In a statement released Monday, the group said: “In response to an increasingly challenging theatrical landscape and sustained key market closures due to the COVID-19 pandemic, Cineworld confirms that it will be temporarily suspending operations at all of its 536 Regal theatres in the U.S. and its 127 Cineworld and Picturehouse theaters in the U.K. from Thursday, 8 October 2020.”
The group attributed the closure to the pipeline of studio films drying up, as major U.S. markets, especially New York, remain closed. “Without these new releases, Cineworld cannot provide customers in both the U.S. and the U.K. — the company’s primary markets — with the breadth of strong commercial films necessary for them to consider coming back to theaters against the backdrop of COVID-19.”
The closure will impact some 45,000 employees. “Cineworld’s main priorities remain the safety of customers and employees, cash preservation and cost reduction,” the group said.
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“This is not a decision we made lightly, and we did everything in our power to support safe and sustainable re-openings in all of our markets – including meeting, and often exceeding, local health and safety guidelines in our theatres and working constructively with regulators and industry bodies to restore public confidence in our industry,” Cineworld CEO Mooky Greidinger said.
“We are especially grateful for and proud of the hard work our employees put in to adapt our theaters to the new protocols and cannot underscore enough how difficult this decision was, Cineworld will continue to monitor the situation closely and will communicate any future plans to resume operations in these markets at the appropriate time, when key markets have more concrete guidance on their reopening status and, in turn, studios are able to bring their pipeline of major releases back to the big screen.”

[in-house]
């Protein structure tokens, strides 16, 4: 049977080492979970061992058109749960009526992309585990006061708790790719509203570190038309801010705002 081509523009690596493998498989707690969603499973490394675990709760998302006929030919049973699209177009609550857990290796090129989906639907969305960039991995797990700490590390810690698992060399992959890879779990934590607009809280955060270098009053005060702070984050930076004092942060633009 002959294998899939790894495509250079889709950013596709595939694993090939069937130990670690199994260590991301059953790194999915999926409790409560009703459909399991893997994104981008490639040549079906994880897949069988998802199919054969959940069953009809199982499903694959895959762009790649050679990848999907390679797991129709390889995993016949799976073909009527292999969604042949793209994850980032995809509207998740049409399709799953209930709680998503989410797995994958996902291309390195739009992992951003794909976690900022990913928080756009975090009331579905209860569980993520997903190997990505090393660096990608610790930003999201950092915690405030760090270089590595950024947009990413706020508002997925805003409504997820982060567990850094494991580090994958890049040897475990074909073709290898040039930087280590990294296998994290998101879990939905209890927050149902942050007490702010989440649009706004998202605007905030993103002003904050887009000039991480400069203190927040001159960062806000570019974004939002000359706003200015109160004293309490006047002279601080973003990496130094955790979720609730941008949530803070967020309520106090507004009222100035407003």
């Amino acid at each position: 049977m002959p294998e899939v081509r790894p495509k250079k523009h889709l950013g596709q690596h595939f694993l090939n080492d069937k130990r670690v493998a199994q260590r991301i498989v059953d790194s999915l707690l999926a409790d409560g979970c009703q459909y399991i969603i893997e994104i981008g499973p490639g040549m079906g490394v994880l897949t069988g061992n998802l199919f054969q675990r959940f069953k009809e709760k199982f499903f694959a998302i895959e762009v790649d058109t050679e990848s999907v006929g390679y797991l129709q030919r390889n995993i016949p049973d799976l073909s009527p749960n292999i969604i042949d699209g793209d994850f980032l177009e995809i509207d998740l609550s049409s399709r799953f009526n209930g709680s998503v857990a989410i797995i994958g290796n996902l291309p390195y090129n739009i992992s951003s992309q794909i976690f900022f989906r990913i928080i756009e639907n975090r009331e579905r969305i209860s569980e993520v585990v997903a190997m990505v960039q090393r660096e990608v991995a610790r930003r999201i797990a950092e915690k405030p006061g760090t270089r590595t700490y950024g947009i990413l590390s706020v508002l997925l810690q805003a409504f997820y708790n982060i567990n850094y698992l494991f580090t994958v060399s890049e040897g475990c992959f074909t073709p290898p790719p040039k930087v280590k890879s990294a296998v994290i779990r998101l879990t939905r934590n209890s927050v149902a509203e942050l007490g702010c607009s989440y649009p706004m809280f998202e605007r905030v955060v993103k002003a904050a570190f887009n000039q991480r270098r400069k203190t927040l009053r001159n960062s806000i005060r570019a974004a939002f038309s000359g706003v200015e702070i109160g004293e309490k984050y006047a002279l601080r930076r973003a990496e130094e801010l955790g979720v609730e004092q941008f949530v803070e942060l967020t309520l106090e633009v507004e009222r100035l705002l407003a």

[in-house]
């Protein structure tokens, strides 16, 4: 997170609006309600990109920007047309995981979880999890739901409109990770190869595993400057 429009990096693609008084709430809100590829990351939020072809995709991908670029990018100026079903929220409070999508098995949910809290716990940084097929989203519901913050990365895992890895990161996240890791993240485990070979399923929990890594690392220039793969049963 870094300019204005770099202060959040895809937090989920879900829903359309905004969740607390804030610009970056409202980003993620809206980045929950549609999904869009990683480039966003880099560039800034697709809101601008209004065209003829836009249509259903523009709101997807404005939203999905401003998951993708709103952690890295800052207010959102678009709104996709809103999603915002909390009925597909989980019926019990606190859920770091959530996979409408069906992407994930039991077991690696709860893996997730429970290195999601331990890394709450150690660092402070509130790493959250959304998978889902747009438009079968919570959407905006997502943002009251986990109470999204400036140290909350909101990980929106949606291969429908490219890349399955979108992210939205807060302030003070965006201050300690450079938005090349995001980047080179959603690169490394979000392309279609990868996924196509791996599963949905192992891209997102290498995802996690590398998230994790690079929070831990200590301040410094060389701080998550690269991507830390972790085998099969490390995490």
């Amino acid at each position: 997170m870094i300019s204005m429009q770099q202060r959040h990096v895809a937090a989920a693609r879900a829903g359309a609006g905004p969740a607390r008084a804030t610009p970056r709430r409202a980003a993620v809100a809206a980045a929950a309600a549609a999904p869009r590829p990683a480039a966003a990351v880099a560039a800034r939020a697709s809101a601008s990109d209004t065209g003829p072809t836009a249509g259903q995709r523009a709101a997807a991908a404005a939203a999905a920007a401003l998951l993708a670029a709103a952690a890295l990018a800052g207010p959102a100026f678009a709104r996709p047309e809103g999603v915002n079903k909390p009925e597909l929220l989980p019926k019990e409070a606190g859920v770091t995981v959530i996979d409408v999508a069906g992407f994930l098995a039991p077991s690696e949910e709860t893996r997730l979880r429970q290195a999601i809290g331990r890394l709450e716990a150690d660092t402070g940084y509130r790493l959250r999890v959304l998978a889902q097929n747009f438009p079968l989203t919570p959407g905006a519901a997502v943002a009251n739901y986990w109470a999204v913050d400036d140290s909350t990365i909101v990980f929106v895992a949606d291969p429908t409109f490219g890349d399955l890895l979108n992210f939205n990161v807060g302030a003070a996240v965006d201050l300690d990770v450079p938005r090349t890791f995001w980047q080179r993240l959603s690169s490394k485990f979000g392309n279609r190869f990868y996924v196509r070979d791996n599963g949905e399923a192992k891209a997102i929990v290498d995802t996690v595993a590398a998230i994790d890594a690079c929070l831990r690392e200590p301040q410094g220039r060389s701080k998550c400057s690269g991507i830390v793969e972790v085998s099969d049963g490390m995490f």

Cineworld’s decision to shutter its Regal Cinemas venues, which was first reported by Variety, and its U.K. and Ireland cinemas, comes just days after keenly anticipated James Bond film “No Time To Die” was pushed back to Apr. 2, 2021. Regal is the second largest domestic chain in the U.S., while Cineworld is the U.K.’s biggest cinema operator.
Sources told Variety over the weekend that the chain hasn’t yet set a reopening date, but could open back up only in 2021. If December releases such as “Wonder Woman 1984” stick, however, it could be possible to see Cineworld reopen earlier.
It’s believed that Cineworld has contacted Prime Minister Boris Johnson to highlight the dire straits the exhibition sector is in due to studios delaying tentpole movies.
The shock move came as a complete surprise to the company’s employees, whose U.K. staff found out about their potential job losses late on Saturday night in a preview of a Sunday Times front page, which first reported the U.K. and Ireland closures. Around 5,500 jobs will be affected.
On Sunday, Cineworld promised a “final decision” hadn’t yet been made, but told staff privately that closing cinemas in the U.S. and U.K. was an option “strongly being considered.”